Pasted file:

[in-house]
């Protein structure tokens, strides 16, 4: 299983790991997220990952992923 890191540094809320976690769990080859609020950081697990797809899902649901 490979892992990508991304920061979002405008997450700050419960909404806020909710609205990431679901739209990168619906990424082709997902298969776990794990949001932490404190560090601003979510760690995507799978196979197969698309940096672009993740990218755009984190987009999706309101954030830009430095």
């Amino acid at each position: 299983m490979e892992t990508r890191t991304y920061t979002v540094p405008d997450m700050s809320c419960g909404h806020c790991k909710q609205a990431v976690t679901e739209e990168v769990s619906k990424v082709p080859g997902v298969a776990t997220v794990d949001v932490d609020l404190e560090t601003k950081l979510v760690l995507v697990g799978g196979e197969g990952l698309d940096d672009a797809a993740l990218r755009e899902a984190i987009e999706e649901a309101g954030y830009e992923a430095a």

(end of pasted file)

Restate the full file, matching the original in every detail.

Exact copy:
[in-house]
């Protein structure tokens, strides 16, 4: 299983790991997220990952992923 890191540094809320976690769990080859609020950081697990797809899902649901 490979892992990508991304920061979002405008997450700050419960909404806020909710609205990431679901739209990168619906990424082709997902298969776990794990949001932490404190560090601003979510760690995507799978196979197969698309940096672009993740990218755009984190987009999706309101954030830009430095």
């Amino acid at each position: 299983m490979e892992t990508r890191t991304y920061t979002v540094p405008d997450m700050s809320c419960g909404h806020c790991k909710q609205a990431v976690t679901e739209e990168v769990s619906k990424v082709p080859g997902v298969a776990t997220v794990d949001v932490d609020l404190e560090t601003k950081l979510v760690l995507v697990g799978g196979e197969g990952l698309d940096d672009a797809a993740l990218r755009e899902a984190i987009e999706e649901a309101g954030y830009e992923a430095a």